There is hardly any discussion of class that does not in some way relate to the theories of Marx and Weber. So profound was the impact of their ideas, that their writings are often perceived as the only original and most reliable interpretations of class society. But Marx and Weber were neither the first, nor last, to talk about class and they did so based on the specific conditions prevalent in their own communities. `Class' explains this complex field using cultural, sociological and feminist perspectives. It deepens our understanding of the problems of class and uses illuminating examples from media, popular culture and literature that explain current class analysis. `Class' is an `elegant, lucid comprehensive introduction' that broadens our understanding of the concept and the immense power that it exerts by way of in- and exclusions.
Ulrika Holgersson is an associate professor of history at the Department of History, Lund University, Sweden. She is a cultural and gender historian, with media and popular culture as specific areas of expertise. Her publications include Popular Culture and Classification. The Discourses of Work, Class, and Gender in Swedish Women's Magazines at the Beginning of the Twentieth Century (2005) and The Servant Maid and the Feature Film. Stars of the Swedish 'Folkhem' of the 1930s and 40s (2016).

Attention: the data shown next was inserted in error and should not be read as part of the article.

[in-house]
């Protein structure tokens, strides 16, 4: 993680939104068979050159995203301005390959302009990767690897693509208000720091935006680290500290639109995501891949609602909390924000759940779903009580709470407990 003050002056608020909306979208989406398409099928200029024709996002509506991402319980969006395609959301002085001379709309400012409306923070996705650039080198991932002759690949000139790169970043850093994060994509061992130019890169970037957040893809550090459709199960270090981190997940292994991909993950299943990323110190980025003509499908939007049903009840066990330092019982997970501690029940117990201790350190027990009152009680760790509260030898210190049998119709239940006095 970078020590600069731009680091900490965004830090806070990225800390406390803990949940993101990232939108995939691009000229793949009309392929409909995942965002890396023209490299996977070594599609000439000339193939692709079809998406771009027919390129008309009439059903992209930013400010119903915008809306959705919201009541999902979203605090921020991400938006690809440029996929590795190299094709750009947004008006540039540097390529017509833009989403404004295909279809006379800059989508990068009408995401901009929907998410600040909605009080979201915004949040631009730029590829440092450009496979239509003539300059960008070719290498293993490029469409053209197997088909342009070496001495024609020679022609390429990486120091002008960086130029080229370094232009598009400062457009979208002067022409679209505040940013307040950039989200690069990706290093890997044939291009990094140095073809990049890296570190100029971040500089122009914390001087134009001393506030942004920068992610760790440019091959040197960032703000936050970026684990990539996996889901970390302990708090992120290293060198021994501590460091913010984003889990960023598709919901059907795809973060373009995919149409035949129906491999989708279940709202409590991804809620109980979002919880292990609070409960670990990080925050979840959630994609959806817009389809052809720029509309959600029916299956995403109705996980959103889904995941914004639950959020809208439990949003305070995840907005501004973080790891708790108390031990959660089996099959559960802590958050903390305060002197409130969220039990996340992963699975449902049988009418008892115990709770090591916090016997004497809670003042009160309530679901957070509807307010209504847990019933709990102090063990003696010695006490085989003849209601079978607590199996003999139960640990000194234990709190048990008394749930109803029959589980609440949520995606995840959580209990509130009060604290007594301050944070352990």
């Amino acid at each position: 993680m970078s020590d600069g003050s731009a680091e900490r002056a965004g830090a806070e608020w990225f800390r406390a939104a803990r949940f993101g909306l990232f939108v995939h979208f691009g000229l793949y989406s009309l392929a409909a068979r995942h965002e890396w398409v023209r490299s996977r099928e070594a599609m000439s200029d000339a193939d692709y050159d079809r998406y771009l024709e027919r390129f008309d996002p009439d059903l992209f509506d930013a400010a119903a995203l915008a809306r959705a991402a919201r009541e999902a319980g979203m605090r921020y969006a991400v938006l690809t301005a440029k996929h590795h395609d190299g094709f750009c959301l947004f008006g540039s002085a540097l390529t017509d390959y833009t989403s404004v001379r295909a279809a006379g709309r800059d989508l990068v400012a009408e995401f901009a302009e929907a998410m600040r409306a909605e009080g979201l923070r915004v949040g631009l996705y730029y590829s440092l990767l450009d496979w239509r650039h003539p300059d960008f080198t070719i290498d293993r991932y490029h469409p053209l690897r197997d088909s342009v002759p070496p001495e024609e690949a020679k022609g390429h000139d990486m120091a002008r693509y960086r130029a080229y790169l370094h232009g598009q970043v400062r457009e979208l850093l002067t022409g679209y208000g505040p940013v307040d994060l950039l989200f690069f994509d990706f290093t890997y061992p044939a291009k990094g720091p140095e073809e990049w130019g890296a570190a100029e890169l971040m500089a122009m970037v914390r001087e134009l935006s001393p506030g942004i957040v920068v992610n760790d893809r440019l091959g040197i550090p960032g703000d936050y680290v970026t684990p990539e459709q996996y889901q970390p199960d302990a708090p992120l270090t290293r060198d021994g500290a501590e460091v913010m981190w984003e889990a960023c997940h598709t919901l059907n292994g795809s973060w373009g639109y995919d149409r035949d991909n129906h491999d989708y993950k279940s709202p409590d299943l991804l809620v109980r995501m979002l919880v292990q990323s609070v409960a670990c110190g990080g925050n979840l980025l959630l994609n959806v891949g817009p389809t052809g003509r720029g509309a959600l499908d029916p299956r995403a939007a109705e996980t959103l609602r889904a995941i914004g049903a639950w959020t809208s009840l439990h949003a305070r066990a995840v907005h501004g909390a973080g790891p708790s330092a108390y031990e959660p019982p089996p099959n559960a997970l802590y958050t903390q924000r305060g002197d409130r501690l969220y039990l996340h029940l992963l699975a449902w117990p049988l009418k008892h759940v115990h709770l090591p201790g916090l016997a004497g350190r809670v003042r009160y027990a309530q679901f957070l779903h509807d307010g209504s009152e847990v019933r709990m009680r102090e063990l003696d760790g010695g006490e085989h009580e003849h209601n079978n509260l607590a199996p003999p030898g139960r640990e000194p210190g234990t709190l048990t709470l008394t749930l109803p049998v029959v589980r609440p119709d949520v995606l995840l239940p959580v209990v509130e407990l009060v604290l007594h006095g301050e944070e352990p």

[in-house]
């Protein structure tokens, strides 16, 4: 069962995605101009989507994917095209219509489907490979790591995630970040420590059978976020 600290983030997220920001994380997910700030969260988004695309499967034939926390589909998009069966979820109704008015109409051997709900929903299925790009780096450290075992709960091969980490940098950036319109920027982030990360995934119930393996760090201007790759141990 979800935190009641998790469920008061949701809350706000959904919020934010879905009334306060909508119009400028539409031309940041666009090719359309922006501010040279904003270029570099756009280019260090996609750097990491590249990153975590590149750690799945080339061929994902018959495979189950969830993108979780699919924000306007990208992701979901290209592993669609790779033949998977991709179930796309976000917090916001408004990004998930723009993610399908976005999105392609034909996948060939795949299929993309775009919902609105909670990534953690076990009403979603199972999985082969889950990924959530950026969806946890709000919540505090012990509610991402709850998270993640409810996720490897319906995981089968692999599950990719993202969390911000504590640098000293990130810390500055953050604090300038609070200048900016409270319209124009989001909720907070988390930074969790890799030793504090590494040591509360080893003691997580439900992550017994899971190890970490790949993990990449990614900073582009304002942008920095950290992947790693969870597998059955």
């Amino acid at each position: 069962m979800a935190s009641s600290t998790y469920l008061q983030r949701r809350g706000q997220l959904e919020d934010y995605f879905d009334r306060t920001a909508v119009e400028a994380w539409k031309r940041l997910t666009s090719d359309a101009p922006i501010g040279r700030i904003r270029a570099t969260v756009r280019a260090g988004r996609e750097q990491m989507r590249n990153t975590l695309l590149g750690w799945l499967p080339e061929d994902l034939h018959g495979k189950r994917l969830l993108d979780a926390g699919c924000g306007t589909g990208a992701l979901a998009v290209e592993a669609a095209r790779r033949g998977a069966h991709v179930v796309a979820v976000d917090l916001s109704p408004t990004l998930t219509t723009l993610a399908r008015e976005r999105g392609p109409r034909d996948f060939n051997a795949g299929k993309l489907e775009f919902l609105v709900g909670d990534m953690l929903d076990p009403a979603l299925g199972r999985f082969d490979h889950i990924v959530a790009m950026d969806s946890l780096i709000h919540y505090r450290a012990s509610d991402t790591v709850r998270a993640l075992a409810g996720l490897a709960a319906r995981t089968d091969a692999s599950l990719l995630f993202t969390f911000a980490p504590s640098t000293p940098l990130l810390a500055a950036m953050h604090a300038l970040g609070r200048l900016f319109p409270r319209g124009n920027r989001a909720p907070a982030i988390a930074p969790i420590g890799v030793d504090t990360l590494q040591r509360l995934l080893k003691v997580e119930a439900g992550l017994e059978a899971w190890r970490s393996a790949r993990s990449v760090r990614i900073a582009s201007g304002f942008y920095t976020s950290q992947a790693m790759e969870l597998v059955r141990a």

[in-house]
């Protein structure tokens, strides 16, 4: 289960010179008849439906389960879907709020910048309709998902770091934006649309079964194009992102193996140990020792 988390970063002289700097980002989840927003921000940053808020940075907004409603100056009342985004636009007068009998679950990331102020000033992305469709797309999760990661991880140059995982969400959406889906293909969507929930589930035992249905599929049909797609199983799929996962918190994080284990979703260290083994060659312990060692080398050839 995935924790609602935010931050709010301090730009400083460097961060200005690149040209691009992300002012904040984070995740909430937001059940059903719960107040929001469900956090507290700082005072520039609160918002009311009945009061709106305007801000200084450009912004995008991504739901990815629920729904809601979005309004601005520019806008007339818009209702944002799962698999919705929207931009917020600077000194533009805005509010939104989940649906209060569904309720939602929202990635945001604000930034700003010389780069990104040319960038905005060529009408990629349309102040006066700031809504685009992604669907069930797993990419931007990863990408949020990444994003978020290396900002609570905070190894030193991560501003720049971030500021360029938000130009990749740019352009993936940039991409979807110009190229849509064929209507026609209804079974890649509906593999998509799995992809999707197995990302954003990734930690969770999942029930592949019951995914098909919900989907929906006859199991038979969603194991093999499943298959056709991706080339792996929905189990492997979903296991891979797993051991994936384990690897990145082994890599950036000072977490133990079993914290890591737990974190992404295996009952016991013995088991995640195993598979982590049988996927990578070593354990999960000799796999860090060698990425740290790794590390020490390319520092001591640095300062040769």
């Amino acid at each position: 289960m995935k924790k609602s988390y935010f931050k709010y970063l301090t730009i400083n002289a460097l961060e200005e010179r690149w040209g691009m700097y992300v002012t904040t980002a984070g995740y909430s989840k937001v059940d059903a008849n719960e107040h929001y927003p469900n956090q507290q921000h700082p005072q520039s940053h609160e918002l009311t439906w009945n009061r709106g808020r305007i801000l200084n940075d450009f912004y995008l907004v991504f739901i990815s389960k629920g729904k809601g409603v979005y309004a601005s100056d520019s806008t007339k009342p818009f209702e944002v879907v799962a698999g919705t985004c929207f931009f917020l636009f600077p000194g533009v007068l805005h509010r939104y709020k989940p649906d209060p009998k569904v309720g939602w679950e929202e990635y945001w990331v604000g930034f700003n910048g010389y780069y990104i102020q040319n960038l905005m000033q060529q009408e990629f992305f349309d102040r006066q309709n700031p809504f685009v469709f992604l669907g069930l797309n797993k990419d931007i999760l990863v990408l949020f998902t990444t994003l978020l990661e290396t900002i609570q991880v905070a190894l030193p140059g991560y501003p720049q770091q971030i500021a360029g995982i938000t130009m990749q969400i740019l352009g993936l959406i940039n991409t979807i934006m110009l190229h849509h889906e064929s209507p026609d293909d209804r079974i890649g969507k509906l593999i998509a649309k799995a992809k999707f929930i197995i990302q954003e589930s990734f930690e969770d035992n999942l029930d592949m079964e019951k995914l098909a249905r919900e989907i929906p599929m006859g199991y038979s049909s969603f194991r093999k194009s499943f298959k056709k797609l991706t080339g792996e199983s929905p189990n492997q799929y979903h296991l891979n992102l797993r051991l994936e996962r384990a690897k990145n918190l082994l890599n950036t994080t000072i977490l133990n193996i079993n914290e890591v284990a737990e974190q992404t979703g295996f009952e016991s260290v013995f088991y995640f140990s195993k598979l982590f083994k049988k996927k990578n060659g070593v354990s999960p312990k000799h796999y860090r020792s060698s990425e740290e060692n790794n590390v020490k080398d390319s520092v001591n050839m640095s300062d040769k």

1. Introduction: Class-Why and How? 1.1. From Singapore to Sweden 1.2. The world after die Wende 1.3. Class-some fundamental distinctions 1.4. Class is dead, long live class 1.5. Feminist critiques 1.6. The cultural turn 1.7. The purpose of this books References 2. Construction: The Grand Narrative of Class 2.1. The etymology of class 2.2. Class as conflict 2.3. Who were Marx and Engels? 2.4. The development of capitalist society 2.5. Historical materialism 2.6. Marxism after Marx 2.7. Class as situation 2.8. Who was Weber? 2.9. Class types 2.10. Class rather than status 2.11. Weberianism after Weber 2.12. Class and hegemony 2.13. Class and structuralism 2.14. Class just happens 2.15. Quantifying class 2.16. Feminist critiques of Marxism 2.17. Engels and Marxist feminism 2.18. Socialist radical feminism 2.19. Anti-racist class analysis and class critiques 2.20. The Birmingham School 2.21. The whiteness of the working class Summary References 3. Deconstruction: The Class Narrative Dismantled 3.1. Postmodern life 3.2. A postmodern working class 3.3. Postmodern critiques from the left or the right? 3.4. Jean-Francois Lyotard and postmodernism as narrative critique 3.5. Jean Baudrillard and the end of society and politics 3.6. Zygmunt Bauman and postmodernism as a state of mind 3.7. Once upon a time classes existed, and they mattered ... 3.8. Beyond left and right? Summary References 4. Reconstruction: New Narratives About Class 4.1. Who were the workers? 4.2. The languages of class 4.3. Gareth Stedman Jones and the challenges of working-class history 4.4. Joan W. Scott and post-structuralist feminism 4.5. Patrick Joyce, postmodernism, and the crisis of social history 4.6. Post-Marxism 4.7. Class positions and forms of capital 4.8. Pierre Bourdieu's theory of class 4.9. Beverley Skeggs's feminist analysis of Bourdieu Summary References 5 Conclusions: Class Analysis, Past and Future 5.1. Class as classification, or, where to start 5.2. Class, a question of recognition and redistribution References Appendix: Dictionary definitions of class Index